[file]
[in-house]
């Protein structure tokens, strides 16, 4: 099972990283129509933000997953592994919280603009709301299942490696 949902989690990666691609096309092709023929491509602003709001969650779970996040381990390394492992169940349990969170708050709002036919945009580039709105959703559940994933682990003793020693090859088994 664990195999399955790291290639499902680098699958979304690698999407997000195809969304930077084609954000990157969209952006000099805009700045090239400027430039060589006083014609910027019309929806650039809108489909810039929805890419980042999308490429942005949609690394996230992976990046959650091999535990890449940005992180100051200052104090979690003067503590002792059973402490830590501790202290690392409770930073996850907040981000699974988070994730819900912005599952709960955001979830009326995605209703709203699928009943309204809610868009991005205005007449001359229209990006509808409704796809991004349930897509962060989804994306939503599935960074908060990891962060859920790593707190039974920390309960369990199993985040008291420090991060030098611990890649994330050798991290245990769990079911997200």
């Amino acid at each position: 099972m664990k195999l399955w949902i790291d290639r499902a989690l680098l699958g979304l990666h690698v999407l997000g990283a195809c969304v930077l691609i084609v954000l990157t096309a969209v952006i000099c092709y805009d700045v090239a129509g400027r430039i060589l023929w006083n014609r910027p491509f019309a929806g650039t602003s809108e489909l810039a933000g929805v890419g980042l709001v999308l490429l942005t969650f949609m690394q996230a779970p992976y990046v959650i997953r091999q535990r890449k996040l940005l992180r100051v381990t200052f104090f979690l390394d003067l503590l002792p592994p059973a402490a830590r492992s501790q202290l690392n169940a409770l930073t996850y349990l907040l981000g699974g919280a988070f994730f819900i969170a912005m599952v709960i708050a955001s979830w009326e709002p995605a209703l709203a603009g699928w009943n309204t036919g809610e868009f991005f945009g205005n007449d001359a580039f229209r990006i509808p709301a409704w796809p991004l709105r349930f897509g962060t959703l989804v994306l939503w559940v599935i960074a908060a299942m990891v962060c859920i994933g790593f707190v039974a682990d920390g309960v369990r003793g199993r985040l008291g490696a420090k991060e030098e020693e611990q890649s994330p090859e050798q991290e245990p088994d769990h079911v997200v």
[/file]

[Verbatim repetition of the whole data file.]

[in-house]
């Protein structure tokens, strides 16, 4: 099972990283129509933000997953592994919280603009709301299942490696 949902989690990666691609096309092709023929491509602003709001969650779970996040381990390394492992169940349990969170708050709002036919945009580039709105959703559940994933682990003793020693090859088994 664990195999399955790291290639499902680098699958979304690698999407997000195809969304930077084609954000990157969209952006000099805009700045090239400027430039060589006083014609910027019309929806650039809108489909810039929805890419980042999308490429942005949609690394996230992976990046959650091999535990890449940005992180100051200052104090979690003067503590002792059973402490830590501790202290690392409770930073996850907040981000699974988070994730819900912005599952709960955001979830009326995605209703709203699928009943309204809610868009991005205005007449001359229209990006509808409704796809991004349930897509962060989804994306939503599935960074908060990891962060859920790593707190039974920390309960369990199993985040008291420090991060030098611990890649994330050798991290245990769990079911997200």
């Amino acid at each position: 099972m664990k195999l399955w949902i790291d290639r499902a989690l680098l699958g979304l990666h690698v999407l997000g990283a195809c969304v930077l691609i084609v954000l990157t096309a969209v952006i000099c092709y805009d700045v090239a129509g400027r430039i060589l023929w006083n014609r910027p491509f019309a929806g650039t602003s809108e489909l810039a933000g929805v890419g980042l709001v999308l490429l942005t969650f949609m690394q996230a779970p992976y990046v959650i997953r091999q535990r890449k996040l940005l992180r100051v381990t200052f104090f979690l390394d003067l503590l002792p592994p059973a402490a830590r492992s501790q202290l690392n169940a409770l930073t996850y349990l907040l981000g699974g919280a988070f994730f819900i969170a912005m599952v709960i708050a955001s979830w009326e709002p995605a209703l709203a603009g699928w009943n309204t036919g809610e868009f991005f945009g205005n007449d001359a580039f229209r990006i509808p709301a409704w796809p991004l709105r349930f897509g962060t959703l989804v994306l939503w559940v599935i960074a908060a299942m990891v962060c859920i994933g790593f707190v039974a682990d920390g309960v369990r003793g199993r985040l008291g490696a420090k991060e030098e020693e611990q890649s994330p090859e050798q991290e245990p088994d769990h079911v997200v």